Brandon: [00:03:17] That's fantastic, the stuff that you do. And I resonate with the magic that you're making as, as as it pertains to building communities and building a better world. I think the greatest resource we have to do so, are the people within it, and, and you're in the business of developing students into the, into their fullest potential.
If there's anything more magical than that, show me, show me what it is. That feels like really important work. For sure. And, and you've already addressed a couple of things right off the top, but I love that you mentioned the habits piece, and of course that's the title of your [00:04:00] first book Success Habits.
Rockell: [00:04:03] Yeah.
Brandon: [00:04:04] Would you, can you tell us a bit about the book and, and where, what are some of the habits you think students, maybe they hear about all the time, but regularly ignore or overlook?
Rockell: [00:04:16] Yeah, definitely. So I think most people know that your habits play a major role and becoming a better version of yourself, reaching your goals, et cetera.
And it's just being you know, repetitive about the good things more than the bad things. I try to boil it down as simple as that. And so when it comes to working with students you know, just having good habits on social media is something, number one, you have to bring to their attention. And number two, constantly talk about, you know, your brands and how you show up on social media and, you know, being careful of the things that you post and share, et cetera, especially if you're on track to go to college, get scholarships, internships.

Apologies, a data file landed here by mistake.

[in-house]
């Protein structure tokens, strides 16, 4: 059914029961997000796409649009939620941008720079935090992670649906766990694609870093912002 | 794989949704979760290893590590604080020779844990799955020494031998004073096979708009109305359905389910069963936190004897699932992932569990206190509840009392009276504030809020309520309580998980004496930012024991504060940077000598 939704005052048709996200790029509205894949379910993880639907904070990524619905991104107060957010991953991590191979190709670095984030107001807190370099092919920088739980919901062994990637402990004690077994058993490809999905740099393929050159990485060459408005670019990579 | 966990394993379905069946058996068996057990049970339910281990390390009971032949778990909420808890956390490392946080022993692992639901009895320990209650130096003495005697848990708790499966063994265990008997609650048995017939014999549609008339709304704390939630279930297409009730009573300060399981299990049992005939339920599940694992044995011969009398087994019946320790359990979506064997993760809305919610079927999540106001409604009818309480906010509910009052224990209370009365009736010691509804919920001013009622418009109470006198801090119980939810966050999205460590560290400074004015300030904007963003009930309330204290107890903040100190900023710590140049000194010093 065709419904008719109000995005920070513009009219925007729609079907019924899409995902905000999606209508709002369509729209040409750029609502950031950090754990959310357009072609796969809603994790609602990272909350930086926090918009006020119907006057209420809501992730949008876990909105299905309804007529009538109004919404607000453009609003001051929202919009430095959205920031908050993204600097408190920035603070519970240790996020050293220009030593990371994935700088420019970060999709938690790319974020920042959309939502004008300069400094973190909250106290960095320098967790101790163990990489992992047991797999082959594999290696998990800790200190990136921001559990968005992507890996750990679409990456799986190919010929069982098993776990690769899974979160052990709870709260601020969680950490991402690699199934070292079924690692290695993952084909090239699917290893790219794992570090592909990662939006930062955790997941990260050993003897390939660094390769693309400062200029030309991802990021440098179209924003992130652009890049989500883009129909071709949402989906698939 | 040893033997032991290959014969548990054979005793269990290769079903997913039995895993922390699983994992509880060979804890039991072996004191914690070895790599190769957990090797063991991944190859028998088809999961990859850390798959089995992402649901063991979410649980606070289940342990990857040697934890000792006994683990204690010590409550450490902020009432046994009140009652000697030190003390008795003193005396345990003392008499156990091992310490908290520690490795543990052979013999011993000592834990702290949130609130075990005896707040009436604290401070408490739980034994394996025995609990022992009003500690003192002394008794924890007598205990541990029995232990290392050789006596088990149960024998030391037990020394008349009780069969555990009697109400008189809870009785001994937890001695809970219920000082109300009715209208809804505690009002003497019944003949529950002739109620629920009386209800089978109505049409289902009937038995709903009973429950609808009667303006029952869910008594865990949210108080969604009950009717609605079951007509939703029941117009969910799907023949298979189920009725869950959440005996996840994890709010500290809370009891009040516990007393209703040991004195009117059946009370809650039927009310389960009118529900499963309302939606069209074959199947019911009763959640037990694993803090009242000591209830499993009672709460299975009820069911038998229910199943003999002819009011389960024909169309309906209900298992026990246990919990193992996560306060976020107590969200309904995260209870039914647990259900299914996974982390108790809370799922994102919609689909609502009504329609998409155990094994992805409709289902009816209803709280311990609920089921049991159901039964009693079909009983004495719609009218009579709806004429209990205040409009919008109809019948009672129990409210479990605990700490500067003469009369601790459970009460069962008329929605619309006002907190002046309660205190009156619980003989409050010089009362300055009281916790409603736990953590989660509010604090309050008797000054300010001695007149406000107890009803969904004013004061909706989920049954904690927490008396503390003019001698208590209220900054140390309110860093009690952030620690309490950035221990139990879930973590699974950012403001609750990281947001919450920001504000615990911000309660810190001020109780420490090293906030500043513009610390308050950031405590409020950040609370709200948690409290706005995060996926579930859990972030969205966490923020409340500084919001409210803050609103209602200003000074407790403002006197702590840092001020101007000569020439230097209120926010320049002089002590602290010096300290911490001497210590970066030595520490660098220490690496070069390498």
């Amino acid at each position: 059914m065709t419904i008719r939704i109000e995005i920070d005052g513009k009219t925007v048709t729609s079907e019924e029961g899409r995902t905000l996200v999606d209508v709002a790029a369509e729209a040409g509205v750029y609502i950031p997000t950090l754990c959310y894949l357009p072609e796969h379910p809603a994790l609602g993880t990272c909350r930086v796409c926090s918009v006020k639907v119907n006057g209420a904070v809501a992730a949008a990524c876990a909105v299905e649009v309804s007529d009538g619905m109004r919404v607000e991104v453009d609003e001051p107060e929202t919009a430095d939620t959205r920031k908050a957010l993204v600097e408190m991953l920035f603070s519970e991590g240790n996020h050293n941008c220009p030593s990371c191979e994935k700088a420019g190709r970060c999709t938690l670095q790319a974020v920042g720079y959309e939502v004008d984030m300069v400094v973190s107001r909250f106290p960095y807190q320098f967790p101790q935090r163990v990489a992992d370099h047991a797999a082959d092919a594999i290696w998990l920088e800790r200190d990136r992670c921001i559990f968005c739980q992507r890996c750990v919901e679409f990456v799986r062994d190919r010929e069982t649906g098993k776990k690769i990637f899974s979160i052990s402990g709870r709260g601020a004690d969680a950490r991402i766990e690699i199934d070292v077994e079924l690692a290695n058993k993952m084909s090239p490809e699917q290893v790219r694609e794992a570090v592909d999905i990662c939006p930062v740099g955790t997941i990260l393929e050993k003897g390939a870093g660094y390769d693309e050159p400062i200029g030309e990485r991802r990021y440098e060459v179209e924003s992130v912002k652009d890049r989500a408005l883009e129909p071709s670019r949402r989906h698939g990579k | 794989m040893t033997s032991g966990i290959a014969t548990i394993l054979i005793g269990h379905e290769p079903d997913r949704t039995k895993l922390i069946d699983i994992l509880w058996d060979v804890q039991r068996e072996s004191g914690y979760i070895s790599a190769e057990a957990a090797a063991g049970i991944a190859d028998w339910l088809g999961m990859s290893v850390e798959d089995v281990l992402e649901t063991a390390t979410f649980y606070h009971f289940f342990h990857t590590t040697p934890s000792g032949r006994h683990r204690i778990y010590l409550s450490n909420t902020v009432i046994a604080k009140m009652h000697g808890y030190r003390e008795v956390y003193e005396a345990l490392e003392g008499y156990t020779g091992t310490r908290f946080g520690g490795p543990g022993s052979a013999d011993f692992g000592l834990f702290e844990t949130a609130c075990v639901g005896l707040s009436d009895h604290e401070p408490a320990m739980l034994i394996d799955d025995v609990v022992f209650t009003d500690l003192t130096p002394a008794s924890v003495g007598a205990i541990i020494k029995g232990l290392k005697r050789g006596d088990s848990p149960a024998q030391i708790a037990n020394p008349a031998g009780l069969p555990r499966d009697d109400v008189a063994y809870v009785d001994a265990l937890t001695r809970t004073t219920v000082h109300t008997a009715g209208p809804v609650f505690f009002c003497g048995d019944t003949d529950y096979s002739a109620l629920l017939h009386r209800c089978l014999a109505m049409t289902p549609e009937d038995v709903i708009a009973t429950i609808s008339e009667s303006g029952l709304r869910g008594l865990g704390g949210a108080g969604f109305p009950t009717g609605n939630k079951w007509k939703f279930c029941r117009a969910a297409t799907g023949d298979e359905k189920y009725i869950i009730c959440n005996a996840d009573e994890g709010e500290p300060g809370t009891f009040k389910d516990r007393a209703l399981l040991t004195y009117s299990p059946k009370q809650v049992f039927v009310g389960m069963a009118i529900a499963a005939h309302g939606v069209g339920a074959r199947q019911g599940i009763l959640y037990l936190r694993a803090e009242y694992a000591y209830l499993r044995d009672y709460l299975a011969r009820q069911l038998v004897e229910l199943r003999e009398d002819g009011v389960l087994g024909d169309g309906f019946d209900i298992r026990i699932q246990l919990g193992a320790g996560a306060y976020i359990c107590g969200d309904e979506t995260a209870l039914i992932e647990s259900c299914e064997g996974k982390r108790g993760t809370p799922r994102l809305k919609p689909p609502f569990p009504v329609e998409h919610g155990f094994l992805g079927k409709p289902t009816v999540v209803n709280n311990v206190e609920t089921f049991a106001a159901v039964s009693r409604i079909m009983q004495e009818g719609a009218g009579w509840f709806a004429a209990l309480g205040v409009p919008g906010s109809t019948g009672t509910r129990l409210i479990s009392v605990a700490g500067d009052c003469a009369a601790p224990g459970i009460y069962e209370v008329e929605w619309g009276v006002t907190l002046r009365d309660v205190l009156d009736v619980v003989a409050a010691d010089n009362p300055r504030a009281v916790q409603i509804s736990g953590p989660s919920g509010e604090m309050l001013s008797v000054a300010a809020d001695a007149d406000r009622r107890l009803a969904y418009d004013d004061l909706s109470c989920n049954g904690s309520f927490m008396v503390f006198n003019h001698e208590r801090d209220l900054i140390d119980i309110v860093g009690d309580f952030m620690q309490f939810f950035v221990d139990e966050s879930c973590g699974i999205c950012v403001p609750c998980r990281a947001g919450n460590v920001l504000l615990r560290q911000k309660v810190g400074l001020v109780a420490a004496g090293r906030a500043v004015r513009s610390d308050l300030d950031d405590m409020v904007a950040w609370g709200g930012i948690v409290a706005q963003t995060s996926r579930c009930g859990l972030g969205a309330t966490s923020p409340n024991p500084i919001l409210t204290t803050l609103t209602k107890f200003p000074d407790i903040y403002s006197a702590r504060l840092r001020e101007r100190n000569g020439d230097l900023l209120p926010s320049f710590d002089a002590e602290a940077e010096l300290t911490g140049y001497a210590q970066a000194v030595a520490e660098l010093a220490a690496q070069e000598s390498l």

And even if you're just looking for a job, [00:05:00] knowing that people are watching you. So that's something that, you know, seems very basic, but students have to be taught. What are the best habits when it comes to social media? Habits, just like with time management, like I know for myself when I get on the computer, if I have way too many tabs open, like I'm just all over the place.
And so the distractions, what distracts you? Is it your phone? Is it having the additional tabs? Especially right now with the pandemic and a lot of students doing school virtually, even my own son who's in the fourth grade, I've had to have the conversation with him that you cannot pull up YouTube on the side while you're in class.
Even if you think that you're done. Okay. We just don't do that. So you know, just those basic things whether it's your, you know, your distractions when it comes to school stepping outside of your comfort zone, you know, taking advantage of opportunities, utilizing your resources. So you don't feel like you're, you're doing life by yourself.
[00:06:00] And in my presentations, I always remind students that no one who is successful ever got to that, to that destination, or continues that destination on their own. Usually they have a community or people to support you. So use what you have, so it takes less time to get to where you want to go. So yeah, so those are some of the basic habits and principles that we need to hear over and over again.
And continue to develop each and every day.